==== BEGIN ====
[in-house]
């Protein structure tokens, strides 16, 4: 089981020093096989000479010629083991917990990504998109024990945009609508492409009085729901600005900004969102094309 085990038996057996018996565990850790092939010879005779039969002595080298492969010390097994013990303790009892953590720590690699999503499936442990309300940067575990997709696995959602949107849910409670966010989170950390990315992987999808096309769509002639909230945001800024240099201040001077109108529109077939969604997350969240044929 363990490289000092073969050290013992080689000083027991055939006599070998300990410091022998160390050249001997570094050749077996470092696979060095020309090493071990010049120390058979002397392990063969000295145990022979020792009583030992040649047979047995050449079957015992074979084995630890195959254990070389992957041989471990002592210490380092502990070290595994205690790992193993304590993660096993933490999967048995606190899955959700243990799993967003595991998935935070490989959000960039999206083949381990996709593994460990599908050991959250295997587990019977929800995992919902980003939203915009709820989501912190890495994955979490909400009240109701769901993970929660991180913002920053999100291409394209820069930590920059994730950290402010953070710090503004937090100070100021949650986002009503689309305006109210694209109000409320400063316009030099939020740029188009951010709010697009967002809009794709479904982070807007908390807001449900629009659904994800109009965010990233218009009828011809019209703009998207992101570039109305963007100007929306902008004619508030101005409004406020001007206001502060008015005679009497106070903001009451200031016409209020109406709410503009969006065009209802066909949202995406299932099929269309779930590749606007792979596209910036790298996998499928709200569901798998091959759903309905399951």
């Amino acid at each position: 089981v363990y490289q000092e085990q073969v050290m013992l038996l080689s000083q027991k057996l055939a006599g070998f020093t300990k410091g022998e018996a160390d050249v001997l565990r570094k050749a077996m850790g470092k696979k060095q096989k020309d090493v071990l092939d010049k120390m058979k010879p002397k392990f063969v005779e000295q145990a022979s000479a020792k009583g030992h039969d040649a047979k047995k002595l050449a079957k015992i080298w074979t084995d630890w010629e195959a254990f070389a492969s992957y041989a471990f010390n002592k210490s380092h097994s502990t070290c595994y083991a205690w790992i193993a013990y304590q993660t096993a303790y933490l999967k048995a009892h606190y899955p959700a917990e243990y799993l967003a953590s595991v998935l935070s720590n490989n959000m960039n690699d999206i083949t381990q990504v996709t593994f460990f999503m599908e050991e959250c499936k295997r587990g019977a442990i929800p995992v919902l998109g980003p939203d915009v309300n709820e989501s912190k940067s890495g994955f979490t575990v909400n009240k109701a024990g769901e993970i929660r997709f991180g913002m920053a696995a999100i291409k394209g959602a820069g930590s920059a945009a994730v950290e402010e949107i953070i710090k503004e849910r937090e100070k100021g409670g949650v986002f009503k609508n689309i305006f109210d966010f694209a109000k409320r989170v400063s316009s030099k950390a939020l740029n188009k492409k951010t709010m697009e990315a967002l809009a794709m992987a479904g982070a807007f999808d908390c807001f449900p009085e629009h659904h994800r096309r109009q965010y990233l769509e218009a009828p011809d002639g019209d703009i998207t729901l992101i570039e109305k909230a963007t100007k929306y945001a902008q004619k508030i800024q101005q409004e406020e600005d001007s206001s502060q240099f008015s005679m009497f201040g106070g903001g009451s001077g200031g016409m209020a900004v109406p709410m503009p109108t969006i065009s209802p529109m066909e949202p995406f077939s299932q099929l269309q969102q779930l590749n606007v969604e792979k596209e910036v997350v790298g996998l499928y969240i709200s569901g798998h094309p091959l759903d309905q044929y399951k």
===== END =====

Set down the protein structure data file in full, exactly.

[in-house]
């Protein structure tokens, strides 16, 4: 089981020093096989000479010629083991917990990504998109024990945009609508492409009085729901600005900004969102094309 085990038996057996018996565990850790092939010879005779039969002595080298492969010390097994013990303790009892953590720590690699999503499936442990309300940067575990997709696995959602949107849910409670966010989170950390990315992987999808096309769509002639909230945001800024240099201040001077109108529109077939969604997350969240044929 363990490289000092073969050290013992080689000083027991055939006599070998300990410091022998160390050249001997570094050749077996470092696979060095020309090493071990010049120390058979002397392990063969000295145990022979020792009583030992040649047979047995050449079957015992074979084995630890195959254990070389992957041989471990002592210490380092502990070290595994205690790992193993304590993660096993933490999967048995606190899955959700243990799993967003595991998935935070490989959000960039999206083949381990996709593994460990599908050991959250295997587990019977929800995992919902980003939203915009709820989501912190890495994955979490909400009240109701769901993970929660991180913002920053999100291409394209820069930590920059994730950290402010953070710090503004937090100070100021949650986002009503689309305006109210694209109000409320400063316009030099939020740029188009951010709010697009967002809009794709479904982070807007908390807001449900629009659904994800109009965010990233218009009828011809019209703009998207992101570039109305963007100007929306902008004619508030101005409004406020001007206001502060008015005679009497106070903001009451200031016409209020109406709410503009969006065009209802066909949202995406299932099929269309779930590749606007792979596209910036790298996998499928709200569901798998091959759903309905399951």
């Amino acid at each position: 089981v363990y490289q000092e085990q073969v050290m013992l038996l080689s000083q027991k057996l055939a006599g070998f020093t300990k410091g022998e018996a160390d050249v001997l565990r570094k050749a077996m850790g470092k696979k060095q096989k020309d090493v071990l092939d010049k120390m058979k010879p002397k392990f063969v005779e000295q145990a022979s000479a020792k009583g030992h039969d040649a047979k047995k002595l050449a079957k015992i080298w074979t084995d630890w010629e195959a254990f070389a492969s992957y041989a471990f010390n002592k210490s380092h097994s502990t070290c595994y083991a205690w790992i193993a013990y304590q993660t096993a303790y933490l999967k048995a009892h606190y899955p959700a917990e243990y799993l967003a953590s595991v998935l935070s720590n490989n959000m960039n690699d999206i083949t381990q990504v996709t593994f460990f999503m599908e050991e959250c499936k295997r587990g019977a442990i929800p995992v919902l998109g980003p939203d915009v309300n709820e989501s912190k940067s890495g994955f979490t575990v909400n009240k109701a024990g769901e993970i929660r997709f991180g913002m920053a696995a999100i291409k394209g959602a820069g930590s920059a945009a994730v950290e402010e949107i953070i710090k503004e849910r937090e100070k100021g409670g949650v986002f009503k609508n689309i305006f109210d966010f694209a109000k409320r989170v400063s316009s030099k950390a939020l740029n188009k492409k951010t709010m697009e990315a967002l809009a794709m992987a479904g982070a807007f999808d908390c807001f449900p009085e629009h659904h994800r096309r109009q965010y990233l769509e218009a009828p011809d002639g019209d703009i998207t729901l992101i570039e109305k909230a963007t100007k929306y945001a902008q004619k508030i800024q101005q409004e406020e600005d001007s206001s502060q240099f008015s005679m009497f201040g106070g903001g009451s001077g200031g016409m209020a900004v109406p709410m503009p109108t969006i065009s209802p529109m066909e949202p995406f077939s299932q099929l269309q969102q779930l590749n606007v969604e792979k596209e910036v997350v790298g996998l499928y969240i709200s569901g798998h094309p091959l759903d309905q044929y399951k």